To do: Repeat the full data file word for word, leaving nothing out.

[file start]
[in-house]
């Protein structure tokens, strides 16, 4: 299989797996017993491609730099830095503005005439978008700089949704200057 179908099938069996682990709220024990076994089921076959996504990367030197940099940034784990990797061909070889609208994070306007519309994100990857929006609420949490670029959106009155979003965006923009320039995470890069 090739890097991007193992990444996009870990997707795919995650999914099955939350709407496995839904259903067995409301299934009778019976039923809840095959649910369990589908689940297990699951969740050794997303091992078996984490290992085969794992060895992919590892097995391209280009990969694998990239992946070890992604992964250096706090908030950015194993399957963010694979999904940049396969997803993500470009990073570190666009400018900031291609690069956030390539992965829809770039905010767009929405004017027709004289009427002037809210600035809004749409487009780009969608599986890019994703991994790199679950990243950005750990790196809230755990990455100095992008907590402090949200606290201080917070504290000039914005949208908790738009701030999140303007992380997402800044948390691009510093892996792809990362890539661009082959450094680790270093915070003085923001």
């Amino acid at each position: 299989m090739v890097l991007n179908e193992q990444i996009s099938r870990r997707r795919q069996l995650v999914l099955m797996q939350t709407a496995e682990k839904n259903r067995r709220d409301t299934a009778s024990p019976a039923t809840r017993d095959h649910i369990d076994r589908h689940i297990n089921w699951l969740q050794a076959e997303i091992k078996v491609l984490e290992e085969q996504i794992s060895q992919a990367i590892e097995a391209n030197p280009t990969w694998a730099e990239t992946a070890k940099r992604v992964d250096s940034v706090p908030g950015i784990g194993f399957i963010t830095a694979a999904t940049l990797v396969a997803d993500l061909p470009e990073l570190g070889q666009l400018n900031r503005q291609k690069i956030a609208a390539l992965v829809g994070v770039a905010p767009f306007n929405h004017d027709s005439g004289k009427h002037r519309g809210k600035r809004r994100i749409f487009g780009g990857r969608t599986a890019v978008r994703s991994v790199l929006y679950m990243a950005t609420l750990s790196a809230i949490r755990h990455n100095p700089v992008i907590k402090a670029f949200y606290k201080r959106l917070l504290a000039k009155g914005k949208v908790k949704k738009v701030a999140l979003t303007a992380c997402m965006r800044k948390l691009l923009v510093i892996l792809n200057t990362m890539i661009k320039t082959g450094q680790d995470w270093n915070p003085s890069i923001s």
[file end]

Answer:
[in-house]
């Protein structure tokens, strides 16, 4: 299989797996017993491609730099830095503005005439978008700089949704200057 179908099938069996682990709220024990076994089921076959996504990367030197940099940034784990990797061909070889609208994070306007519309994100990857929006609420949490670029959106009155979003965006923009320039995470890069 090739890097991007193992990444996009870990997707795919995650999914099955939350709407496995839904259903067995409301299934009778019976039923809840095959649910369990589908689940297990699951969740050794997303091992078996984490290992085969794992060895992919590892097995391209280009990969694998990239992946070890992604992964250096706090908030950015194993399957963010694979999904940049396969997803993500470009990073570190666009400018900031291609690069956030390539992965829809770039905010767009929405004017027709004289009427002037809210600035809004749409487009780009969608599986890019994703991994790199679950990243950005750990790196809230755990990455100095992008907590402090949200606290201080917070504290000039914005949208908790738009701030999140303007992380997402800044948390691009510093892996792809990362890539661009082959450094680790270093915070003085923001």
């Amino acid at each position: 299989m090739v890097l991007n179908e193992q990444i996009s099938r870990r997707r795919q069996l995650v999914l099955m797996q939350t709407a496995e682990k839904n259903r067995r709220d409301t299934a009778s024990p019976a039923t809840r017993d095959h649910i369990d076994r589908h689940i297990n089921w699951l969740q050794a076959e997303i091992k078996v491609l984490e290992e085969q996504i794992s060895q992919a990367i590892e097995a391209n030197p280009t990969w694998a730099e990239t992946a070890k940099r992604v992964d250096s940034v706090p908030g950015i784990g194993f399957i963010t830095a694979a999904t940049l990797v396969a997803d993500l061909p470009e990073l570190g070889q666009l400018n900031r503005q291609k690069i956030a609208a390539l992965v829809g994070v770039a905010p767009f306007n929405h004017d027709s005439g004289k009427h002037r519309g809210k600035r809004r994100i749409f487009g780009g990857r969608t599986a890019v978008r994703s991994v790199l929006y679950m990243a950005t609420l750990s790196a809230i949490r755990h990455n100095p700089v992008i907590k402090a670029f949200y606290k201080r959106l917070l504290a000039k009155g914005k949208v908790k949704k738009v701030a999140l979003t303007a992380c997402m965006r800044k948390l691009l923009v510093i892996l792809n200057t990362m890539i661009k320039t082959g450094q680790d995470w270093n915070p003085s890069i923001s």